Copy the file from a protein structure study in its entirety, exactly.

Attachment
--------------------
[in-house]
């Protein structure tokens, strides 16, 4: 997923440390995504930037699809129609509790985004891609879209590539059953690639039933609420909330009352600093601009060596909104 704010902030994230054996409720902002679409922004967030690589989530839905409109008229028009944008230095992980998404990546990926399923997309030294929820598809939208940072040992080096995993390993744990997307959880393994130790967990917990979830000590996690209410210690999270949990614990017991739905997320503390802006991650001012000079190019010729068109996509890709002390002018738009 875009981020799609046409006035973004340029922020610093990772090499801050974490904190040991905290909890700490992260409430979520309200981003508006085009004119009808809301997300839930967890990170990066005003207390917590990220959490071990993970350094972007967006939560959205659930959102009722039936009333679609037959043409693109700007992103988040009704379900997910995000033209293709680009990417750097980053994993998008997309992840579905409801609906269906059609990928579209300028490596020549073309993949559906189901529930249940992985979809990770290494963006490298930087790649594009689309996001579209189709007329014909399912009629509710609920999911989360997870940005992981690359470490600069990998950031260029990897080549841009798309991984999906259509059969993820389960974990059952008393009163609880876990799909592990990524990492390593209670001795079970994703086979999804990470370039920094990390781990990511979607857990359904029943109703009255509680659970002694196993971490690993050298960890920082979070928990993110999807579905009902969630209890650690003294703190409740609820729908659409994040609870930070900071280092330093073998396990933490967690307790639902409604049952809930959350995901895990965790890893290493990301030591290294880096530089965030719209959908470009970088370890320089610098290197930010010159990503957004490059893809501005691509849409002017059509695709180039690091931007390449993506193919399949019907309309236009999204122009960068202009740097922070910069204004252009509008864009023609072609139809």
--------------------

[in-house]
């Protein structure tokens, strides 16, 4: 997923440390995504930037699809129609509790985004891609879209590539059953690639039933609420909330009352600093601009060596909104 704010902030994230054996409720902002679409922004967030690589989530839905409109008229028009944008230095992980998404990546990926399923997309030294929820598809939208940072040992080096995993390993744990997307959880393994130790967990917990979830000590996690209410210690999270949990614990017991739905997320503390802006991650001012000079190019010729068109996509890709002390002018738009 875009981020799609046409006035973004340029922020610093990772090499801050974490904190040991905290909890700490992260409430979520309200981003508006085009004119009808809301997300839930967890990170990066005003207390917590990220959490071990993970350094972007967006939560959205659930959102009722039936009333679609037959043409693109700007992103988040009704379900997910995000033209293709680009990417750097980053994993998008997309992840579905409801609906269906059609990928579209300028490596020549073309993949559906189901529930249940992985979809990770290494963006490298930087790649594009689309996001579209189709007329014909399912009629509710609920999911989360997870940005992981690359470490600069990998950031260029990897080549841009798309991984999906259509059969993820389960974990059952008393009163609880876990799909592990990524990492390593209670001795079970994703086979999804990470370039920094990390781990990511979607857990359904029943109703009255509680659970002694196993971490690993050298960890920082979070928990993110999807579905009902969630209890650690003294703190409740609820729908659409994040609870930070900071280092330093073998396990933490967690307790639902409604049952809930959350995901895990965790890893290493990301030591290294880096530089965030719209959908470009970088370890320089610098290197930010010159990503957004490059893809501005691509849409002017059509695709180039690091931007390449993506193919399949019907309309236009999204122009960068202009740097922070910069204004252009509008864009023609072609139809």